Numbers coming in from the initial swing through western Iowa show considerably decreased yields when compared to year ago levels on the Pro Farmer Midwest Crop Tour, released Wednesday night.
Northwest Iowa numbers show yields 14 bu./acre lower than 2009, southwest Iowa looks to be 8.8 bu./acre lower, and the biggest number is 21 bu./acre lower in west central Iowa. But how much stock can be put in these numbers right now?
Pro Farmer Editor, Chip Flory issues two very strong caveats when looking at these numbers. First, USDA’s August report shows reduced production in this region with its August report; second, there are still six more crop districts to report from the Iowa tour; third, while the numbers show lower production here, the numbers in Indiana and Ohio have increased and can make up for lost production in Iowa.
The Pro Farmer Midwest Crop Tour averages compared to 2009 are:
- Northwest Iowa down 14.09 bu./acre
- West central Iowa down 21.61 bu.acre
- Southwest Iowa down 8.8 bu./acre
USDA’s August 13, 2010 Iowa Crop District report showed:
- Northwest Iowa down 1 bu./acre from last year
- West central Iowa down 8 bu./acre
- Southwest Iowa down 20 bu./acre
Thomas Grisafi, an independent commodity trader and owner of Indiana Grain Co., says the news is alarming, but he feels the market has already accounted for this kind of yield change. "The spread from December 2010 to December 2011 is already there, so it’s showing the market is aware of something. There are premiums for holding the crop and that shows there is concern already there."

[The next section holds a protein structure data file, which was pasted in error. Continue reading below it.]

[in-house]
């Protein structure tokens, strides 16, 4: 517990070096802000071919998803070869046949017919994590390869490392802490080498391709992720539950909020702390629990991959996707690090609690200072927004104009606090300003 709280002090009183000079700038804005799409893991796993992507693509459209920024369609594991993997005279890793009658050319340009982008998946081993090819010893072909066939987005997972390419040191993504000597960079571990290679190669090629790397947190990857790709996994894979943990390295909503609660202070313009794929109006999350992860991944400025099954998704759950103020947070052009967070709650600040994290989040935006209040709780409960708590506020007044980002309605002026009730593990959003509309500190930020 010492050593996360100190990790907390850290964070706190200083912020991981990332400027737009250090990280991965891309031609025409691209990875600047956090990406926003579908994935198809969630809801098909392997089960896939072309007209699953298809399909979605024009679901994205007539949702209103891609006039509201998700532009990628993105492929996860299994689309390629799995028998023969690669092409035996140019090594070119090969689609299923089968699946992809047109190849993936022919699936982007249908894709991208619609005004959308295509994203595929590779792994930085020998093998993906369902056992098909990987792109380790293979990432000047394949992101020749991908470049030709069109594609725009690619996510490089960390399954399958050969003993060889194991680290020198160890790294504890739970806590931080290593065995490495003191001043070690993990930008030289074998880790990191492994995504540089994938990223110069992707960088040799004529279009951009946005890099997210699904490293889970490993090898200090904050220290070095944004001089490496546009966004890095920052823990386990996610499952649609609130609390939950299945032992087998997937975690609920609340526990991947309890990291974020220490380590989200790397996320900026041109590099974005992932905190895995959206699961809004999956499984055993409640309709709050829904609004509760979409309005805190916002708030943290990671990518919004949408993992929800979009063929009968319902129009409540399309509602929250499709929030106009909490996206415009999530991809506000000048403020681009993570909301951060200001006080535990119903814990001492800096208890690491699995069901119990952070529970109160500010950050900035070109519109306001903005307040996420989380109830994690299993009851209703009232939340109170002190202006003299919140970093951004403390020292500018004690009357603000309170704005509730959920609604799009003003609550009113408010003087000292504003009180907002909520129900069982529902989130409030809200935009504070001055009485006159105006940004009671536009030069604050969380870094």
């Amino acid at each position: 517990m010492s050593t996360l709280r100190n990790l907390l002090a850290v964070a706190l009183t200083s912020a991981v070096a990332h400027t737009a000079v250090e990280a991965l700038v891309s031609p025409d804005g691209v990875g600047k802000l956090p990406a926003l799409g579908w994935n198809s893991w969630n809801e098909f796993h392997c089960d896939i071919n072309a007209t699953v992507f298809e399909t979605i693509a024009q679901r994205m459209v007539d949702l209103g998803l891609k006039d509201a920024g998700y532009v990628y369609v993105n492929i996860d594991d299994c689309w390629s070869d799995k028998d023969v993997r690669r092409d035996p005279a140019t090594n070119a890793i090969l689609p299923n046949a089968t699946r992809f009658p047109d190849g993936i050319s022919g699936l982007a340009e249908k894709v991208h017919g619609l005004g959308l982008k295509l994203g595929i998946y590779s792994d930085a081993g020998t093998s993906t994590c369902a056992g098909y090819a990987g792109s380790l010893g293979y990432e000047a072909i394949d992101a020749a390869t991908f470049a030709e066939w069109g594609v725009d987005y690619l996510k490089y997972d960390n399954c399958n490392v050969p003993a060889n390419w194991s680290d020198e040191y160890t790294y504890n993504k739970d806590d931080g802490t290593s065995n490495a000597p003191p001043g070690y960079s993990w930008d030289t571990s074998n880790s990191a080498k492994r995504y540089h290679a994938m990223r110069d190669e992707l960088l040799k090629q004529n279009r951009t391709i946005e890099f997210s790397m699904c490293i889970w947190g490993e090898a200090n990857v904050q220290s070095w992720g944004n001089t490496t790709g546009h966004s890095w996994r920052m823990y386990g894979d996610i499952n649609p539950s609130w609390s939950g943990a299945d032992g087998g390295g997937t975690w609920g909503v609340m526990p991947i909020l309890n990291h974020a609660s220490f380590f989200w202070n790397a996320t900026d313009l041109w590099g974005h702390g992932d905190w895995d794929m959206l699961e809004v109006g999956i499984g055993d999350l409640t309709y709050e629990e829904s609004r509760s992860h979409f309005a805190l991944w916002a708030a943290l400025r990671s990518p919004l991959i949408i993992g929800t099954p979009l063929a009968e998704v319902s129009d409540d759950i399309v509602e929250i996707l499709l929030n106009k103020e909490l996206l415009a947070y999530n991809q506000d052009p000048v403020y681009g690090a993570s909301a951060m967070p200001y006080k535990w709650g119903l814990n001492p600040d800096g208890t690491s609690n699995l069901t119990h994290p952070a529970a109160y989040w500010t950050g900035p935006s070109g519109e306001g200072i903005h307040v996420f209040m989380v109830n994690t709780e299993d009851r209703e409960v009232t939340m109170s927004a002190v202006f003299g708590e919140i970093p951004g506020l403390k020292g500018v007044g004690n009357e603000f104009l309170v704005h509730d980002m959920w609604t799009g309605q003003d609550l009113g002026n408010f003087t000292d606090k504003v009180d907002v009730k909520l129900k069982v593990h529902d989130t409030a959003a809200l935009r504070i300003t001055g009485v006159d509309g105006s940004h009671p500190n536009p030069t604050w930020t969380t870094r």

Flory also points out that the number from Indiana and Ohio came in higher than last year. Pro Farmer Midwest Crop Tour numbers for Indiana corn yield showed an increase of 9.74 bu./acre. That number alone accounts for 57.2 million bu. of corn increase from that state. The differences in the three Iowa districts represented account for a 70.5 million bu. loss. Add the extra bushels from Ohio, as represented by the increased production shown on the tour, 19.8 million bushels of production, which more than makes up for the increase in Iowa when combining those two states together.
However, of the six districts remaining to be covered in Iowa on the Crop Tour, five were reported with expected losses in yield by USDA’s August 12 report. Only northeast Iowa is expected to show a yield increase, according to USDA numbers and that is a meager 2.5 million bushels.
The final numbers from Minnesota and Iowa will be released Thursday night as the Crop Tour comes to a close in Austin, Minn. Pro Farmer will release it’s official 2010 production estimates on Friday afternoon.